The Friedman study used similar techniques to try to parse out a larger number of potentially confounding factors, especially given its multicenter and international construct. The groups that received the allogeneic blood differed from the rest and tended toward including more women; more obese patients; those undergoing longer procedures; those with cardiac, renal, blood, and/or lymphatic system disorders; and those more likely to have had surgery outside of North America. There was not a common set of transfusion criteria. The authors felt that their statistical analysis eliminated the influence of the confounding variables. However, the international breadth of the study participants introduces potentially large differences in the local definitions of the end points. In addition, the wide range of diagnostic intensity used to identify and to confirm such end points as a urinary tract infection, an upper respiratory tract infection, or even a superficial wound problem is not reported and could range from clinical acumen with empiric therapy to advanced imaging and multiple specimens on culture that might contradict a physician’s first impression.
Perhaps the most important difference between the studies is that 92% of the allogeneic units transfused in the Newman study went through leukoreduction, removing the more antigenic and inflammatory white cells from the blood to be transfused. The prevalence of such treatment of the transfused allogeneic blood was recognized as not being available to the authors of the Friedman study.
Leukoreduction is felt to be an important enough cause of reduction of risk that it has been advocated for universal application with the potentially large cost savings from the reduction of complications to justify the cost of the added step3. From the Newman study, it appears that leukoreduction had already become a common practice for at least their center for almost a decade. It is potentially the most confounding factor in the study. However, if the extra step of leukoreduction has already become commonplace, the study gives surgeons who are affected by that transfusion practice information that is relevant to their current decisions.
Leukoreduction has been examined and was not found to be of benefit in autologous donations after total joint replacement4. However, if medical opinion has moved to the recommendation for routine leukoreduction for all allogeneic units on the basis of data outside of total joint arthroplasty, it might now be difficult to generate a study to examine the utility of this step prospectively. In this regard, the Friedman report, based on the more heterogeneous RECORD populations, might be the last, albeit clouded, glimpse of whether or not non-leukoreduced allogeneic transfusions have measurable influence on risk-adjusted acute wound infections after arthroplasty. The answer, at least for the complication of bone or joint infection, appears to be a muted “no” because the utilization rates of leukoreduction in that study are unknown.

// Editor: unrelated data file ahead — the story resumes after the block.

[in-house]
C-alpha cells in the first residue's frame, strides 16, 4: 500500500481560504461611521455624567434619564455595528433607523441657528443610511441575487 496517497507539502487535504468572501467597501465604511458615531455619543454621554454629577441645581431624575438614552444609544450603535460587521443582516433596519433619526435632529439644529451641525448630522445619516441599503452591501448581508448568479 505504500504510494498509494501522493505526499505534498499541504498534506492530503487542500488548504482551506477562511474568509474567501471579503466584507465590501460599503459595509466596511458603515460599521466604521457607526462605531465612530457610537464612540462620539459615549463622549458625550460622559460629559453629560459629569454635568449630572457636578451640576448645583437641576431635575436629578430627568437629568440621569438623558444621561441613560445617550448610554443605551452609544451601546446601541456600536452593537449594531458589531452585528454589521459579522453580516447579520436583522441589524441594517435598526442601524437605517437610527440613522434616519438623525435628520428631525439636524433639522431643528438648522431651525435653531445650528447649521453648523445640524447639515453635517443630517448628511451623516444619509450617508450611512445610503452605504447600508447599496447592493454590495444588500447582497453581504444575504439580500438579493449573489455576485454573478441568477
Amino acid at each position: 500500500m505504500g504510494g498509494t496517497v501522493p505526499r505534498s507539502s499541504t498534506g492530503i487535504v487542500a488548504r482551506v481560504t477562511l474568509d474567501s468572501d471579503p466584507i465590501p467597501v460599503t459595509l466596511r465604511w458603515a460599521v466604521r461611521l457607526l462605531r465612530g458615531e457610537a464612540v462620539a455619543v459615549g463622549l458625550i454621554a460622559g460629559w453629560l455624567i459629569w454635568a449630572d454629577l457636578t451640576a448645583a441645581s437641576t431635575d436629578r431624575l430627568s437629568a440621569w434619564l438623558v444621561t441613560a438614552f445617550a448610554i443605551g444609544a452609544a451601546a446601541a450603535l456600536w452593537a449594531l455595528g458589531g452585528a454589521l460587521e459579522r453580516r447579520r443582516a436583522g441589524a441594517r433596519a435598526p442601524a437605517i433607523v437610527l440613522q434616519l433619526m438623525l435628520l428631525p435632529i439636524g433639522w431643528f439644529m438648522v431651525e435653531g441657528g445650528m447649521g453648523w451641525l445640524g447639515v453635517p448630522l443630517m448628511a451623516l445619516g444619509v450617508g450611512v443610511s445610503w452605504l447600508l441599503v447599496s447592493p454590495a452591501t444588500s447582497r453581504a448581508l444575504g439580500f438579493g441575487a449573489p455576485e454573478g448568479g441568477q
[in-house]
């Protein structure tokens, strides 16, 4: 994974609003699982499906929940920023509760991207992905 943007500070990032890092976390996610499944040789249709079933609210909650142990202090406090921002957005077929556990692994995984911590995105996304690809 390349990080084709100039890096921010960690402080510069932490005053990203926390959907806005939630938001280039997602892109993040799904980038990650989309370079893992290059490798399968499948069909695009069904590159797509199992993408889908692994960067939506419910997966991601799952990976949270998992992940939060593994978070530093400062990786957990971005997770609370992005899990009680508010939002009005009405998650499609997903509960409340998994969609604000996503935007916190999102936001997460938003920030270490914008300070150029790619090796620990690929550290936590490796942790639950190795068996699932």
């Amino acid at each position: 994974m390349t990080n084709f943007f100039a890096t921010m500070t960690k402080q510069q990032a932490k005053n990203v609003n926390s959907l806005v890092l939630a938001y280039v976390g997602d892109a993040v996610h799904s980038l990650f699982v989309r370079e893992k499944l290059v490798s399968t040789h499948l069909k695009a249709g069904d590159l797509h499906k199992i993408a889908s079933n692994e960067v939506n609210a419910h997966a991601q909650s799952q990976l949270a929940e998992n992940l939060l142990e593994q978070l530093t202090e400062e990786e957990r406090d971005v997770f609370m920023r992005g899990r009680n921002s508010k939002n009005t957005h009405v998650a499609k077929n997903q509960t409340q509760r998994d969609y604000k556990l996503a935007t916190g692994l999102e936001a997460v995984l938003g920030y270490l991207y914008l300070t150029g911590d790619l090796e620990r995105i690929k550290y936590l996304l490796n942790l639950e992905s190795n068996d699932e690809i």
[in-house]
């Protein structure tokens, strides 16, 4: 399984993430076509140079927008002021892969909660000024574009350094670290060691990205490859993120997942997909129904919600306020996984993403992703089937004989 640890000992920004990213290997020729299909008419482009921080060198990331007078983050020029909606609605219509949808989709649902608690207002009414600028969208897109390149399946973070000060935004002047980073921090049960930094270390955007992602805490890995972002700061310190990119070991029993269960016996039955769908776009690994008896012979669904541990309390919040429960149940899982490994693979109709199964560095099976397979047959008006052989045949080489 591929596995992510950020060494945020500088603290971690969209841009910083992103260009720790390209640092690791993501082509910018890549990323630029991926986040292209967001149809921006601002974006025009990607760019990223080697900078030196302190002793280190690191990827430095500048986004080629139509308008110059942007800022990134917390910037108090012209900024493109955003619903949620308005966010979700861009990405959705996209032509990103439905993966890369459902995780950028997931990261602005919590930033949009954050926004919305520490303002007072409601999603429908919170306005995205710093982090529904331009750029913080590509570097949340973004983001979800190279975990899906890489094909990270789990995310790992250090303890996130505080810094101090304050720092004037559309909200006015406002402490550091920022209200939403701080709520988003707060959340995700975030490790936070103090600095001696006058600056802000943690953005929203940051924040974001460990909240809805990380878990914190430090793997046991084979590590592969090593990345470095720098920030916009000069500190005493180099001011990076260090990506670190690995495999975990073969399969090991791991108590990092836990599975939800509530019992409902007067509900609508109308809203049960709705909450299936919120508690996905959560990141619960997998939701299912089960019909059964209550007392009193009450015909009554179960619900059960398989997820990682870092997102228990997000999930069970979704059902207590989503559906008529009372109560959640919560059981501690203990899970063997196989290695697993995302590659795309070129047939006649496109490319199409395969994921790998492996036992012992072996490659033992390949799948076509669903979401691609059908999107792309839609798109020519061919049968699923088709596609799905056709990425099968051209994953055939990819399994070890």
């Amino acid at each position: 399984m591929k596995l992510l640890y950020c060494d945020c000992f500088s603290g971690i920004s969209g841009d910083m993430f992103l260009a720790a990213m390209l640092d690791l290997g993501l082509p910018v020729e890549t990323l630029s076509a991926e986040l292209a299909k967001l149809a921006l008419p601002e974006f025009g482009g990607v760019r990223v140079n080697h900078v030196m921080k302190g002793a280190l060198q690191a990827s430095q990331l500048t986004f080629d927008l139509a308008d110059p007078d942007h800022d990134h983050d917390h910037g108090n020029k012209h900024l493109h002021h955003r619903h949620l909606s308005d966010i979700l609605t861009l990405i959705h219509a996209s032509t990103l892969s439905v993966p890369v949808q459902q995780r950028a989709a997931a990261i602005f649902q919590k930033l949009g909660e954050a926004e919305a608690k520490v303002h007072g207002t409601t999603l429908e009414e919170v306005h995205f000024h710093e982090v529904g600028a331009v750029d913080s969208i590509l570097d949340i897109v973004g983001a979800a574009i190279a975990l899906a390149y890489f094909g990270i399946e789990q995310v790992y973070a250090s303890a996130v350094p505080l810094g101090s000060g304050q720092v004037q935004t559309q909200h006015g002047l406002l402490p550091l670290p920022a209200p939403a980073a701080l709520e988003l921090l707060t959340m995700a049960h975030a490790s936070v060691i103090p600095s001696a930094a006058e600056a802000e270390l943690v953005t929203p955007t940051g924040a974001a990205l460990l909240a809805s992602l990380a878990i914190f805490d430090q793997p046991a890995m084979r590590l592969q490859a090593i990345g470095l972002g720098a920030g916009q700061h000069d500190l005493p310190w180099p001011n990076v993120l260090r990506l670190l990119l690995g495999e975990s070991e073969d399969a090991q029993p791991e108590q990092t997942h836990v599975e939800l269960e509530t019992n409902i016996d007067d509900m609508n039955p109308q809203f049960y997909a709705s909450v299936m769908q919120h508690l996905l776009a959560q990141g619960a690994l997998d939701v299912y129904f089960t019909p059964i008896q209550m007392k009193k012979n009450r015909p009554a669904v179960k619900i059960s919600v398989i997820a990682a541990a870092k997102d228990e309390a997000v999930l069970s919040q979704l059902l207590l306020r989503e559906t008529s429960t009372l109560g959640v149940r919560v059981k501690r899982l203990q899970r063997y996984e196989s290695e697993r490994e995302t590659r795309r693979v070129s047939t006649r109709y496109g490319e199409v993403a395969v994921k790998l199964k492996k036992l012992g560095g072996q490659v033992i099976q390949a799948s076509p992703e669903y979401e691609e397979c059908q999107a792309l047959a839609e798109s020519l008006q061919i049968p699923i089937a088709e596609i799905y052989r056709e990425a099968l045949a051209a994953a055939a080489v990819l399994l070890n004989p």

At least in terms of an acute postoperative infection after arthroplasty, it appears that allogeneic transfusions, especially if leukoreduced, do not seem to have as large an effect as was feared. However, this issue is only one part of a much larger set of questions about the risks and benefits of transfusion. The utility of autologous donation has come under scrutiny in a number of studies that demonstrate the waste of such units and the lack of efficacy in non-anemic patients5,6. Neither of the current studies was designed to examine transfusion reactions, wrong units, transmission of disease, or volume overload. The studies were not intended to suggest appropriate trigger points for transfusions often needed to mitigate the risks of myocardial infarction, inadequate organ perfusion, and potentially death; a transfusion remains an important part of avoiding these very hard end points in those patients whose blood cell counts have dropped to low levels. Such trigger points have been suggested in other studies, but might need to be revisited in the face of an increasingly safer blood supply and the potential risk reduction introduced by the more common use of leukoreduction. Strategies regarding the reduction of intraoperative and postoperative bleeding are also part of the equation.
The need for the appropriate, balanced use of potentially life-saving transfusions after total joint arthroplasty should hopefully continue to become less common with better techniques and adjuvant means of obtaining hemostasis. Based on these two studies and the more common utilization of leukoreduction, the transfusion decisions that walk the line between the very real and potential complications from transfusion and the avoidance of morbidity and mortality from postoperative anemia need not be influenced by concerns over developing a postoperative acute wound infection.